What are CIN1 and LSIL?

There are many systems in use for classifying precancerous conditions of the cervix. These two are world-wide used.

The Bestheda System (since 1990)

This classification is recommended by WHO for cytological reports. It was developed in 1990 in the United States National Cancer Institute. It is a system for reporting cervical or vaginal cytologic diagnoses, used for reporting Pap semar results.

  • LSIL (also called low-grade squamous intraepithelial lesion, or mild dysplasia) seen on a Pap test is generally CIN 1.
  • HSIL (also called high-grade squamous intraepithelial lesion, or moderate or severe dysplasia) seen on a Pap test can be CIN 2, CIN2/3, or CIN 3.
  • ASCUS and ASCH classify Atypical cells

The name comes from the location (Bestheda, Maryland) of the conference sponsored by the National Institutes of Health, that stablisehed the system.

The Cervical Intraepithelial Neoplasia (since 1968)

CIN is the term used to describe abnormal cervical cells that were found on the surface of the cervix after a biopsy.

  • CIN 1 changes are mild, or low grade. They usually go away on their own and do not require treatment.
  • CIN 2 changes are moderate and are typically treated by removing the abnormal cells.

However, CIN 2 can sometimes go away on its own. Some women, after consulting with their health care provider, may decide to have a colposcopy with a biopsy every 6 months.
CIN 2 must be treated if it progresses to CIN 3 or does not go away in 1 to 2 years.

  • CIN 3 changes are severely abnormal. Although CIN 3 is not cancer, it may become cancer and spread to nearby normal tissue if not treated. Unless you are pregnant, it should be treated right away.


NLM: Negative for intrapetithelial lesion or malignacy
LISL: Low grade squamous intrapithelial lesion
HSIL: Low grade squamous intrapithelial lesion
ASC-US: atypical squamous cells of undetermined significance
ASC-H: atypical squamous cells suspicious for HSIL
CIN: cervical intraepithelial neoplasia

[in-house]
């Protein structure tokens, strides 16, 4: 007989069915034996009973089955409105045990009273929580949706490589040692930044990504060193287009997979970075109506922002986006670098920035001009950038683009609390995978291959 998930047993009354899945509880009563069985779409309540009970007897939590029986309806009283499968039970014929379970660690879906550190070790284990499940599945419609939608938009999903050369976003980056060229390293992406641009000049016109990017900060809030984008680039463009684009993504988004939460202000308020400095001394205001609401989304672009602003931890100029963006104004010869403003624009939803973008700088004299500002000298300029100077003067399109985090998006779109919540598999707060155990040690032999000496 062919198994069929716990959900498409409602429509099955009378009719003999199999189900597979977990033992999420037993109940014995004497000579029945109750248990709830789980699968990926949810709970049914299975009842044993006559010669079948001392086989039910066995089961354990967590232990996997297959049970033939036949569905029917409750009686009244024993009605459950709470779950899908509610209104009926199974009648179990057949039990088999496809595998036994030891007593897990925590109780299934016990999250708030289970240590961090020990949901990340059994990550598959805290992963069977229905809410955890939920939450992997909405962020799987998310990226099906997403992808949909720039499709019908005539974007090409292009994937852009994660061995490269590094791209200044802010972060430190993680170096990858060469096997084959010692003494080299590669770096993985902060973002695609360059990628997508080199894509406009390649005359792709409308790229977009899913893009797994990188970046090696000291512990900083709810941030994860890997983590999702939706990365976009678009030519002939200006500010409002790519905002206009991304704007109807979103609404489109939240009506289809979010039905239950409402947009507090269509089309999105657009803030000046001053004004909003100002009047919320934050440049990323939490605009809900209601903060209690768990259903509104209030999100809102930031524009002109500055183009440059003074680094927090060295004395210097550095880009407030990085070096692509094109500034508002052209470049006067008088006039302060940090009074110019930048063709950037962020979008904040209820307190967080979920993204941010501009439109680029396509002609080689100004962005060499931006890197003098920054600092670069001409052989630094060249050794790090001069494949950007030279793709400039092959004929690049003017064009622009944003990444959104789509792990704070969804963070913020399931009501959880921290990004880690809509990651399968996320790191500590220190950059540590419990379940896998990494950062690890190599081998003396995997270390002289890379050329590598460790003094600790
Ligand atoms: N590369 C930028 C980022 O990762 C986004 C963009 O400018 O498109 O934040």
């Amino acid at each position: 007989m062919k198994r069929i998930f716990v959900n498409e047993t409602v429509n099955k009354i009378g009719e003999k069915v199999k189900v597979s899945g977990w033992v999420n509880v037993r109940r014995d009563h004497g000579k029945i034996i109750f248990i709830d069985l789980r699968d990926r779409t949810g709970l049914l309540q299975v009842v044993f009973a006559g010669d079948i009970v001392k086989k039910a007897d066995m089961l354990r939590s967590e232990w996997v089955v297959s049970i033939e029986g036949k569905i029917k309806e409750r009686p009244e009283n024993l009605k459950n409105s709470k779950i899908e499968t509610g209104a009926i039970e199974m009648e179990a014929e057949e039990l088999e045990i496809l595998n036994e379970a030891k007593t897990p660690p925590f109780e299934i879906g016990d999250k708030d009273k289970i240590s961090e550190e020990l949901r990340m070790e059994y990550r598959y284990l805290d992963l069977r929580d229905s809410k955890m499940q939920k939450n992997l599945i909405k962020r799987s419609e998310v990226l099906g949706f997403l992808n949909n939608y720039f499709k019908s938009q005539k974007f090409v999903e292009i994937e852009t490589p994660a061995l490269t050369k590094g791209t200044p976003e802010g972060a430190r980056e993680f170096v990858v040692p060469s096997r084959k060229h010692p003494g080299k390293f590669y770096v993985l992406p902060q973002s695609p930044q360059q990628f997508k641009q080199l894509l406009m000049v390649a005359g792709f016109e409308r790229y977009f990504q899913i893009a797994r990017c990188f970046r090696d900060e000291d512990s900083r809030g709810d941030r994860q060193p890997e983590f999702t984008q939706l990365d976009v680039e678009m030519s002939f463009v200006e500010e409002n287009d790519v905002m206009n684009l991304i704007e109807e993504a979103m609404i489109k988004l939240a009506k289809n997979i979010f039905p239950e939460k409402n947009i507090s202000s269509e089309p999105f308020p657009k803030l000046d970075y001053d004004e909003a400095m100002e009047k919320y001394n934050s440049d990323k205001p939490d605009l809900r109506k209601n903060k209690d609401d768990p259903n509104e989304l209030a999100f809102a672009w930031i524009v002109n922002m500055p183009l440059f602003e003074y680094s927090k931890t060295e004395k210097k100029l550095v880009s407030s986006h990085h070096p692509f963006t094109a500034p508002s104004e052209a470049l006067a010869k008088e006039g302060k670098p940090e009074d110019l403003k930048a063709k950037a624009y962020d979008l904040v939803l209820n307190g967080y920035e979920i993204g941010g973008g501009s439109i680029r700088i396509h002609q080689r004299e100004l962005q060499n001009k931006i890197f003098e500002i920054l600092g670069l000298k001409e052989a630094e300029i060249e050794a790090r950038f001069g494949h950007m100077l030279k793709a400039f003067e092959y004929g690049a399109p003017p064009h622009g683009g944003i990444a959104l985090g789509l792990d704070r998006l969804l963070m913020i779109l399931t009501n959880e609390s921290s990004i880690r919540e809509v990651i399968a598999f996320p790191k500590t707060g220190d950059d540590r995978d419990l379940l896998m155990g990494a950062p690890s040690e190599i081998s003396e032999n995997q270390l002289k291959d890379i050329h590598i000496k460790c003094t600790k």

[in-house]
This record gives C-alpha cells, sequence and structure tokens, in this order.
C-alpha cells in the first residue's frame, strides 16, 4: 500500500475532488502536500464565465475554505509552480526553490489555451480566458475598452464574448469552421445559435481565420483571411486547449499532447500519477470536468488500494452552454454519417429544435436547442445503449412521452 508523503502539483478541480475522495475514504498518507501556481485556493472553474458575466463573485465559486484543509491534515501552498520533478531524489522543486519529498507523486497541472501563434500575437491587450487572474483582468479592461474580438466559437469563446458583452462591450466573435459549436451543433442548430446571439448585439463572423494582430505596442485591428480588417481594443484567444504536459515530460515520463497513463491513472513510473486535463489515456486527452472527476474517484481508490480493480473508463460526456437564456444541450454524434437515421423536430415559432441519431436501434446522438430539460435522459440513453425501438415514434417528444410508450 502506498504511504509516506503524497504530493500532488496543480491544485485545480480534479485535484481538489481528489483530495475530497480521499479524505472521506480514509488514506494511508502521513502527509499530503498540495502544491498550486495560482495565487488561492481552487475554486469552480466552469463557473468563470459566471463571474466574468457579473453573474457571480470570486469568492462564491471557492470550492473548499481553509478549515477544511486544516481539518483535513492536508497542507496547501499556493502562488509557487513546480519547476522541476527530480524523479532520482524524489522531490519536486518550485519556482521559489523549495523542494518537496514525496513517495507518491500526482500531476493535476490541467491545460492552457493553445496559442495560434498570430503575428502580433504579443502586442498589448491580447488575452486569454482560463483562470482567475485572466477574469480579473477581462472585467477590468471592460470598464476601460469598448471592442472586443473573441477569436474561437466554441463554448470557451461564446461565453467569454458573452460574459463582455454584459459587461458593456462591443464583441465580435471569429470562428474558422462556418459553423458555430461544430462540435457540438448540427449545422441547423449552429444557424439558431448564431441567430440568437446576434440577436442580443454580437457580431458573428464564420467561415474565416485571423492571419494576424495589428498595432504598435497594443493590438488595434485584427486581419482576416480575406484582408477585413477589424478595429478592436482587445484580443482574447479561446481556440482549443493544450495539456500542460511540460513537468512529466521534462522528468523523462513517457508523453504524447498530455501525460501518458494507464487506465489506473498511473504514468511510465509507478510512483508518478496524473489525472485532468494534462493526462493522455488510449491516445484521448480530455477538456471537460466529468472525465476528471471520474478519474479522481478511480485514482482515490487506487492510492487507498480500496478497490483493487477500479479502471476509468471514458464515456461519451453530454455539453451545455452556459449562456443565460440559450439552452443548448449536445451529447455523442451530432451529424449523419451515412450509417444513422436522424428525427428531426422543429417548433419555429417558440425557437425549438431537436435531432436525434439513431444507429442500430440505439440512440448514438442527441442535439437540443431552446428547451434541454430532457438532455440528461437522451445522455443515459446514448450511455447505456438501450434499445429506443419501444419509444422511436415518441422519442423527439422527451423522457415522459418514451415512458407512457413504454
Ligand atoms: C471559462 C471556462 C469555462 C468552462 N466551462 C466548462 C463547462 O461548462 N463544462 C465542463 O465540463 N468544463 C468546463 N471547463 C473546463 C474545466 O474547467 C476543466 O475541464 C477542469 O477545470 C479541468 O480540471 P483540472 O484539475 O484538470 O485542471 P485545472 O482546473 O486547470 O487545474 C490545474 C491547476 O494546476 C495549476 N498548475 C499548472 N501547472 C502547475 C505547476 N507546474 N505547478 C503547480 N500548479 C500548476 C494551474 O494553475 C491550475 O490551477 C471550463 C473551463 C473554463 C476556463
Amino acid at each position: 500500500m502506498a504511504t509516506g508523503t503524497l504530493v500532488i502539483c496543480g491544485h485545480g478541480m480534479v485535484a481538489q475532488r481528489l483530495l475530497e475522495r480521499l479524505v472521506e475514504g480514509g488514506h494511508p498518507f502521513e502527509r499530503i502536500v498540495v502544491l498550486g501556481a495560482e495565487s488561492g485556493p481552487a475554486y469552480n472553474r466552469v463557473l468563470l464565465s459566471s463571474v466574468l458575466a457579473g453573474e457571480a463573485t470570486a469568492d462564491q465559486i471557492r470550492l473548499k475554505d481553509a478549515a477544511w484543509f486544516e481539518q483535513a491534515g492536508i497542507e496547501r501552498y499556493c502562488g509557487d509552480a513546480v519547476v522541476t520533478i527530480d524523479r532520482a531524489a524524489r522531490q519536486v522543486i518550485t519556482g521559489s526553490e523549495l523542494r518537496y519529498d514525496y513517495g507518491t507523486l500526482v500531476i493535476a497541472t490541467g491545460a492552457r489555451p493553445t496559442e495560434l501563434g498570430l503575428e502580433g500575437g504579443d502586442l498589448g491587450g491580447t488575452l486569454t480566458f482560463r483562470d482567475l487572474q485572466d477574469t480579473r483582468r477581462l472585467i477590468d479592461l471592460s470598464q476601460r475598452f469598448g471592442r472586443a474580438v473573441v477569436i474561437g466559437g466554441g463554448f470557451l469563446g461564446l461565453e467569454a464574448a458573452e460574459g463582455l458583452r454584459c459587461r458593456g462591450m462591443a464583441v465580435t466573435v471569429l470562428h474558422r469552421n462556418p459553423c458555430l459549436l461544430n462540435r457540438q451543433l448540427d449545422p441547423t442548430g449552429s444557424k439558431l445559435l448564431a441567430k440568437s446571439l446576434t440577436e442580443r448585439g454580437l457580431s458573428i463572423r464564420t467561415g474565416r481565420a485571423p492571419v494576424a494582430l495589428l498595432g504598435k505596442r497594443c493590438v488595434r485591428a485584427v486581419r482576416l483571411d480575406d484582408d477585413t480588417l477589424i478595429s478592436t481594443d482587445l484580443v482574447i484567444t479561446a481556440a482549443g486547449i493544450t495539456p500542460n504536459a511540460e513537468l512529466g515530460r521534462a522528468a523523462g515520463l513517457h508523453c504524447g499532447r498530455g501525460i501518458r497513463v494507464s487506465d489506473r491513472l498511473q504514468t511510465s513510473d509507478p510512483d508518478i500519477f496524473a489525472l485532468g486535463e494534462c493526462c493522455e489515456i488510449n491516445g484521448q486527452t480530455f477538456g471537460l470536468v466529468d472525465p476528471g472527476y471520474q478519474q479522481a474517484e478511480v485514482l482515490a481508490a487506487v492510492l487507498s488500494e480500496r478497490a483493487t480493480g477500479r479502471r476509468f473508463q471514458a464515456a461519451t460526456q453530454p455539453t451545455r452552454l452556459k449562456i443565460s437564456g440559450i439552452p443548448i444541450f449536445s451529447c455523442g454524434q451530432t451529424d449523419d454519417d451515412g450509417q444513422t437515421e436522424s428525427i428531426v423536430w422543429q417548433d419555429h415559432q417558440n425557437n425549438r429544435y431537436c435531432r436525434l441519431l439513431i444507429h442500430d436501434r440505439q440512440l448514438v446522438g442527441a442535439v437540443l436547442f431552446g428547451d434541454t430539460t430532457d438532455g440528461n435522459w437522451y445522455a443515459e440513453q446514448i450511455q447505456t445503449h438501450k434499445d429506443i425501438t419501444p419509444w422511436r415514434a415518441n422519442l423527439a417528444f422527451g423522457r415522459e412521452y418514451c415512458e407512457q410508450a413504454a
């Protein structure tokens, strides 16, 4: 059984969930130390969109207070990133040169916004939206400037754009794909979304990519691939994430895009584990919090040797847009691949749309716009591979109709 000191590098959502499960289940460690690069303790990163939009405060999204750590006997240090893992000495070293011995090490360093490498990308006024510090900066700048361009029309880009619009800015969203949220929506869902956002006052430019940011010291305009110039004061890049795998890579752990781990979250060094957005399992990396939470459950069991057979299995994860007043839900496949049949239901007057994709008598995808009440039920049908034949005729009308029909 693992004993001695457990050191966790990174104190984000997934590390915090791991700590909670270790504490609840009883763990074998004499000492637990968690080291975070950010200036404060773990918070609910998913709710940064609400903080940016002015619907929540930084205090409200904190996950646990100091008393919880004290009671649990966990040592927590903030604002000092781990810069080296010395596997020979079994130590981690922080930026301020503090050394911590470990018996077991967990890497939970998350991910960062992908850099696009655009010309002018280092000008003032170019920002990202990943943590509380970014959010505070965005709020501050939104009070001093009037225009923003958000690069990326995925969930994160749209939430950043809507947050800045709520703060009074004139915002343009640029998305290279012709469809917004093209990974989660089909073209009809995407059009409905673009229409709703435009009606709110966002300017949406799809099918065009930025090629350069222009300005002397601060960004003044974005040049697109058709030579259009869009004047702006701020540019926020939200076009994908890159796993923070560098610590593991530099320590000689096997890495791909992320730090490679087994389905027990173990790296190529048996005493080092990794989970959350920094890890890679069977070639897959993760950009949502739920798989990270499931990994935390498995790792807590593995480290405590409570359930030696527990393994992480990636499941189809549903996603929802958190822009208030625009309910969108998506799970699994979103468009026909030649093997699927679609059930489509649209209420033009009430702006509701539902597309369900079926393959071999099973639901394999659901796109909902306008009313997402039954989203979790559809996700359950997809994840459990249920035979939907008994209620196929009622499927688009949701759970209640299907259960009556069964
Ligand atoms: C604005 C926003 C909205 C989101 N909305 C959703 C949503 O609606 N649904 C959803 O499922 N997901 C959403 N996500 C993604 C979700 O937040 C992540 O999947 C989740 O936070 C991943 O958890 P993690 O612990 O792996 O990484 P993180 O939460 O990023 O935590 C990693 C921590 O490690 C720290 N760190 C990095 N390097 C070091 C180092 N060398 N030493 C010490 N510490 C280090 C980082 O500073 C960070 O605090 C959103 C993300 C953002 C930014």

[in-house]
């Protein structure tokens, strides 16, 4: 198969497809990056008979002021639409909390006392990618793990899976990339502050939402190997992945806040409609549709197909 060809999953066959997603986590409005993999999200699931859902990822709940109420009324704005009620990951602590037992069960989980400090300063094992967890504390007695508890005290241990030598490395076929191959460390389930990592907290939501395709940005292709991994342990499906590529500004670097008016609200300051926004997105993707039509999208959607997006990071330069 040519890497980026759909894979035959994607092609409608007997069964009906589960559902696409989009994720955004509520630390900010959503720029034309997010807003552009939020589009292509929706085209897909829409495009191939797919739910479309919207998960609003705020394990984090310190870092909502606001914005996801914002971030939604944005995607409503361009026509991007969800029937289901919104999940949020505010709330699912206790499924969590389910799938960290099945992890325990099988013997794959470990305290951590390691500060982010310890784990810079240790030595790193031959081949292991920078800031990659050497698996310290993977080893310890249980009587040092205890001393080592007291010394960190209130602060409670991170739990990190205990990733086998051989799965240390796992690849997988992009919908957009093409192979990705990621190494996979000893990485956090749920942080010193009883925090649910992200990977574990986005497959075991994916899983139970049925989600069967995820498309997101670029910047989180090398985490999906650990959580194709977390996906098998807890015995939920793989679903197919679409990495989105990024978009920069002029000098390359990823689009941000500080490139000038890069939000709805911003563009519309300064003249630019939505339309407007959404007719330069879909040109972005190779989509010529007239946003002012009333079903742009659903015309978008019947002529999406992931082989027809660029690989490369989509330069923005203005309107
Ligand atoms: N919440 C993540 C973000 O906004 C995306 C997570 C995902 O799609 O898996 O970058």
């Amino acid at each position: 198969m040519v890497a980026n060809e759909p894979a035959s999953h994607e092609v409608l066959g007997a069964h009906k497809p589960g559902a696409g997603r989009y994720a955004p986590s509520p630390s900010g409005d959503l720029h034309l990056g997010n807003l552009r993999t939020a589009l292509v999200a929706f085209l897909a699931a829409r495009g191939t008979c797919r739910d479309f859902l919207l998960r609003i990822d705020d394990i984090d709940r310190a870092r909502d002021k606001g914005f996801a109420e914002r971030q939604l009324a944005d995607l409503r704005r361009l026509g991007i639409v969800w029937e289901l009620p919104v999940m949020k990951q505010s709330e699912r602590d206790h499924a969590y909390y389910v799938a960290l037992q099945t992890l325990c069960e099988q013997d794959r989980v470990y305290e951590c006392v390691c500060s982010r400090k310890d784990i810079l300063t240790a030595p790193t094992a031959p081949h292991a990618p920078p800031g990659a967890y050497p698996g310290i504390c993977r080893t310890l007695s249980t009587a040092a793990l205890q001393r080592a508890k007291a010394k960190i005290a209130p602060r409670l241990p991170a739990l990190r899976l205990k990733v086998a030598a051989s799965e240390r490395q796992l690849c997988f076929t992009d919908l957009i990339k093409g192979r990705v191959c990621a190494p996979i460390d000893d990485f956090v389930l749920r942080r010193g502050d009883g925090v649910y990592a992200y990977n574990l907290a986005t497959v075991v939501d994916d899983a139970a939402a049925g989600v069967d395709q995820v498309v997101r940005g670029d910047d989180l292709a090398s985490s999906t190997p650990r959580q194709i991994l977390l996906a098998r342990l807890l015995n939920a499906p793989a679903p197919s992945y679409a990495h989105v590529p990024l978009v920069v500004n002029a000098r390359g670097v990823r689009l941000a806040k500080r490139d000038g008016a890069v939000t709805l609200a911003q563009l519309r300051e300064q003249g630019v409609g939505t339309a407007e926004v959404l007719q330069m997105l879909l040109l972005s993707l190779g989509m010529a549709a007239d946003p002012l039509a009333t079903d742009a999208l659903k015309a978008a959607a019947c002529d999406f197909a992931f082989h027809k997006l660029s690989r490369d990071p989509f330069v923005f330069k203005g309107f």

Smear Appearance

Papanicolaou (PAP) cytological classifications

The Papanicolaou (PAP) cytological classifications are used to interpret Pap smear results, categorizing cervical cells and assessing the presence of potential abnormalities. Here’s the interpretation of the mentioned categories:

PAP II-p (Papanicolaou II-partial):

  • Indicates normal cells but with some non-specific changes that may be caused by infections or other benign factors. It is generally not considered a worrisome result.

PAP III-p (Papanicolaou III-partial):

  • Indicates more noticeable cellular changes but is still not a definitive result of precancerous lesion. It may suggest the presence of abnormal cells, requiring closer follow-up or additional tests.

PAP IIID1 (Papanicolaou IIID1):

  • This classification is often associated with the Bethesda system as “Atypical squamous cells of undetermined significance” (ASC-US). It indicates more pronounced cellular changes than PAP III but is not clear enough to confirm the presence of a precancerous lesion.

PAP IIID2 (Munich III) (Papanicolaou IIID2):

  • Similar to PAP IIID1 but with a higher suspicion of precancerous lesions. The “Munich III” classification is often associated with high-grade cells and may require more intensive follow-up or biopsy for a more accurate assessment.

It’s important to note that these classifications may vary slightly depending on the system used in different countries or medical institutions. Additionally, the interpretation and management of these results should be done by healthcare professionals, such as gynecologists or pathologists, who will consider the clinical context and other factors to determine the appropriate course of action.

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